Wabash Blogs Immersion 2008: Katrina
 

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Thoughts From Homer Twigg

Today was spent attempting to roof a house without shingles. All the logistics went south. Nothing was on time. We were at a loss for tools. People were beginning to wear under the long tenure of the beating sun. What should be beautiful, peaceful weather was easily made more harsh and unfriendly by standing on a roof.

            With this said, standing on the roof today and laying shingles was a new perspective on the city—like the gospel of John as a radical perspective on a familiar topic of the Gospel. I’ve been here before. It’s the same New Orleans I’ve seen on Bourbon Street, or mulling around the market, or taking a taxi cab tour through all of the damage. Some people will tell you that the city is still in shambles, and it still is. But the difference is that whereas two years ago, and maybe even six months ago New Orleans was a disjointed city of lost people searching for their home that floated away. Nobody knew who was who, and people were moving into devastated houses that they didn’t own before the storm.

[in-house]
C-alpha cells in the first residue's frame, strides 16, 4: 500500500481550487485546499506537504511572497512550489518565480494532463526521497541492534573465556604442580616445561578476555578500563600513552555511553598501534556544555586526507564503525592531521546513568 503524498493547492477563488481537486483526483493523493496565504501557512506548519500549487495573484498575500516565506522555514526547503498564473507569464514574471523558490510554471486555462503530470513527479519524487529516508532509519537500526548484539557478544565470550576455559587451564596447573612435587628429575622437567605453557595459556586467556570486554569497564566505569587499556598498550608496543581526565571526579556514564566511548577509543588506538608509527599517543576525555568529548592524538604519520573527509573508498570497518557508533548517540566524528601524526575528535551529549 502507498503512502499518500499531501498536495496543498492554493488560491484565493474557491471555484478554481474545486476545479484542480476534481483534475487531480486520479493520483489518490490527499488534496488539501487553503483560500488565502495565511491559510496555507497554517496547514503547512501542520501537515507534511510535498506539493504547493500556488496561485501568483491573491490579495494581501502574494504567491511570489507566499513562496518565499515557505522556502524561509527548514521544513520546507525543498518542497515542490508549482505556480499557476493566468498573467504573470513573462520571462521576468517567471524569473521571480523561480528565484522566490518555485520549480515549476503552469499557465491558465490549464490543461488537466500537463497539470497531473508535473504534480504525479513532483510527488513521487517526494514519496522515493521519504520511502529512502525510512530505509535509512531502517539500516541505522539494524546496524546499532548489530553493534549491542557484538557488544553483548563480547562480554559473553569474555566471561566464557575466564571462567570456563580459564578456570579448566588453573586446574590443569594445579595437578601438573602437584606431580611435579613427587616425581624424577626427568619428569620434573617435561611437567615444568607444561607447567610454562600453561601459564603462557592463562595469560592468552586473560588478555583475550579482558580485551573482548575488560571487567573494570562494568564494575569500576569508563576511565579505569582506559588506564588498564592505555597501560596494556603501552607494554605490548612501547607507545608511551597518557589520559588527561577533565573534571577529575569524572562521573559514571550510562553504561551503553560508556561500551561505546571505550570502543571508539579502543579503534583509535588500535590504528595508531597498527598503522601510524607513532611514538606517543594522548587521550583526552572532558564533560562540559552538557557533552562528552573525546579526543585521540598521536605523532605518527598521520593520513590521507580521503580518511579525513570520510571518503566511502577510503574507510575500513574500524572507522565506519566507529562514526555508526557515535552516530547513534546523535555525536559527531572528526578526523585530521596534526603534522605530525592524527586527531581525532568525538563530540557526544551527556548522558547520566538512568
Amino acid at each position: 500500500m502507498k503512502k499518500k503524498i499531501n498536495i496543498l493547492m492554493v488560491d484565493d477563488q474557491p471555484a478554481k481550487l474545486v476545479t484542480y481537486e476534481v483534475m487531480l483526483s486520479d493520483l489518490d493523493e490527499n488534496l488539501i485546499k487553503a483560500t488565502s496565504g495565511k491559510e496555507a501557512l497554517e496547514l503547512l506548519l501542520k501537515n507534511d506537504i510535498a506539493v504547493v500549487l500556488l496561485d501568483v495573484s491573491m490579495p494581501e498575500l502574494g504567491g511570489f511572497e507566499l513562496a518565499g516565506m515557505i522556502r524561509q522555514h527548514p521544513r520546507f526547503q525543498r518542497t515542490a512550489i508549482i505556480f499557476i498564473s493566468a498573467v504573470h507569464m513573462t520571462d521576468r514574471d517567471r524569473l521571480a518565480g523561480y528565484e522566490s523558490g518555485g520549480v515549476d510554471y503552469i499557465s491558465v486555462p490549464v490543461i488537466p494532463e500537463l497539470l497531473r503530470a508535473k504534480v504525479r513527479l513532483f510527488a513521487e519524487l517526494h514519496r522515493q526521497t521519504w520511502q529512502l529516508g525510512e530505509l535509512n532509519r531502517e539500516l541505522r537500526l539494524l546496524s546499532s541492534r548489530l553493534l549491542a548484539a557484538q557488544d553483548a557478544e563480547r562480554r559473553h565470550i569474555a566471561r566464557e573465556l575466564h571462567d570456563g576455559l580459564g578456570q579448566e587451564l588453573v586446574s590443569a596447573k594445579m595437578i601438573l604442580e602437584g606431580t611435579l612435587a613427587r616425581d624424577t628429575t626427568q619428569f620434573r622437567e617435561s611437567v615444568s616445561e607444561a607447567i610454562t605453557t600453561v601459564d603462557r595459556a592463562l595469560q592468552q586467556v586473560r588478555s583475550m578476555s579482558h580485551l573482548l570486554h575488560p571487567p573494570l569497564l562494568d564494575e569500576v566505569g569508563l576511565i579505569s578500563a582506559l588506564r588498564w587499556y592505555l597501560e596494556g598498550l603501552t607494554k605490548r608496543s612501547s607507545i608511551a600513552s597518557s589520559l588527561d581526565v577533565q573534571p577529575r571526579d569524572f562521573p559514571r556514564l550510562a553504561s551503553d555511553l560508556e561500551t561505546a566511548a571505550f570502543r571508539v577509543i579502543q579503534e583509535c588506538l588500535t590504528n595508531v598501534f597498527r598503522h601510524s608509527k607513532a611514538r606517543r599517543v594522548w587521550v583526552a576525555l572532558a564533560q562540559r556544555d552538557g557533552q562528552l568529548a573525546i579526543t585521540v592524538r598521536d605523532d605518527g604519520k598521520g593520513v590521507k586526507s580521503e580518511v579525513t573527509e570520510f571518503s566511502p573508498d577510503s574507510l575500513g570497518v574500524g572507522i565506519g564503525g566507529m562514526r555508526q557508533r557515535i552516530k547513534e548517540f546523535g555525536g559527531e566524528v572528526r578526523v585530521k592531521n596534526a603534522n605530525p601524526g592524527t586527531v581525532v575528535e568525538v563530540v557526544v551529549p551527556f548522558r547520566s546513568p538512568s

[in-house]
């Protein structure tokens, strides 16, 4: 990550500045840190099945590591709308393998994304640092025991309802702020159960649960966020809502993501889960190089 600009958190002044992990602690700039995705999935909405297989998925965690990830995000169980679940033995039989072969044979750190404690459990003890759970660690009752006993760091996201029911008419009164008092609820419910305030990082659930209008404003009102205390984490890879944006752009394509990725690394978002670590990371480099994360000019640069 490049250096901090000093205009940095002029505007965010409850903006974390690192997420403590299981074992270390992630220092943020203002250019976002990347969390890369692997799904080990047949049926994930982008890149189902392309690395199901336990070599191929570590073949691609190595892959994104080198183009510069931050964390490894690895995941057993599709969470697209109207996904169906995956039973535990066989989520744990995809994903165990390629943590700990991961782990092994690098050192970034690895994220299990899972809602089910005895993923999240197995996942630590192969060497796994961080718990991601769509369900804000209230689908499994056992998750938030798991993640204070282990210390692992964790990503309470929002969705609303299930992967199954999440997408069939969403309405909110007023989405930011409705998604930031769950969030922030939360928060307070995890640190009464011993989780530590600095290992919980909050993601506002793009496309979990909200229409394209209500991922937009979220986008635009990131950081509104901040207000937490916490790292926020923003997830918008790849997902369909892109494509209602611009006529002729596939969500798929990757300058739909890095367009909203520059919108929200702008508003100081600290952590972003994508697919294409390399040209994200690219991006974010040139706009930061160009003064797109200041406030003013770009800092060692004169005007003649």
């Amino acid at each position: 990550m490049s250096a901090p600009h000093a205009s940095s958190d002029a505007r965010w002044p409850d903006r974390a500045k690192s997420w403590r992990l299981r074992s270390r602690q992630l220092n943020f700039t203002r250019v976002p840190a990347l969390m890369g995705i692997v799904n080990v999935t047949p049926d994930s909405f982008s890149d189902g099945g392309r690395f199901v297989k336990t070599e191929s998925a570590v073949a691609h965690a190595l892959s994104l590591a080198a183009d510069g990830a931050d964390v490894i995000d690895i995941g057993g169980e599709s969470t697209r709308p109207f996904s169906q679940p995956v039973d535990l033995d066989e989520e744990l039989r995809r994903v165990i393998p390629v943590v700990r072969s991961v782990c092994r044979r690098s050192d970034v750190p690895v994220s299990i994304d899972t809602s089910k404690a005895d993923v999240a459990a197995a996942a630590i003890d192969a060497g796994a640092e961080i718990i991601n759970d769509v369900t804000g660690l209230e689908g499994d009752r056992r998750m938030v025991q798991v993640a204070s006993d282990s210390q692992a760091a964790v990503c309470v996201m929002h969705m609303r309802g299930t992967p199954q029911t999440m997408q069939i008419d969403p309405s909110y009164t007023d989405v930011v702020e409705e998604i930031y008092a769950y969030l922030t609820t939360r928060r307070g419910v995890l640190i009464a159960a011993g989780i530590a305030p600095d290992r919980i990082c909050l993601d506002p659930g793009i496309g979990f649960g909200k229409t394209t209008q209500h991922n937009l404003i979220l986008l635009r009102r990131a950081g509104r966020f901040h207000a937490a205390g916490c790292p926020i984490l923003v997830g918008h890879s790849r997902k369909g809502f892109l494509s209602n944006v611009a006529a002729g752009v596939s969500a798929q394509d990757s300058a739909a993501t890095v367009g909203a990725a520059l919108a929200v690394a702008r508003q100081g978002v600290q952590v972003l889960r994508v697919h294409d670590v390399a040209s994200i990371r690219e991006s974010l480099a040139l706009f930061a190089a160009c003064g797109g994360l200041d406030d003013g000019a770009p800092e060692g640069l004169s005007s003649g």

Today on the roof, I realized that was in the past. The next phase in the rebuilding of New Orleans is not structural but societal. Today I saw lawns being mowed, people riding bikes, flowers being planted, and little old women standing outside just talking to one another. The neighborhood was coming back. You can’t get the materials for that at Home Depot, and no federal loan can bring it back. Neighborhoods are mystical bonds of people who are actually interested in one another. I don’t know my neighbors at home. A lot of people don’t. But on top of the roof, I got to see the larger picture…a community coming back together. It was in this brief moment of clarity that I began to see that I came back to New Orleans perhaps not for rebuilding, or Jesus, but because the community of people living together to improve living conditions has a byproduct of communal joy that is unique and transcendent throughout the whole city. That’s why people come back to New Orleans, resident and volunteer alike…because the people here with big hearts make rebuilding look easy.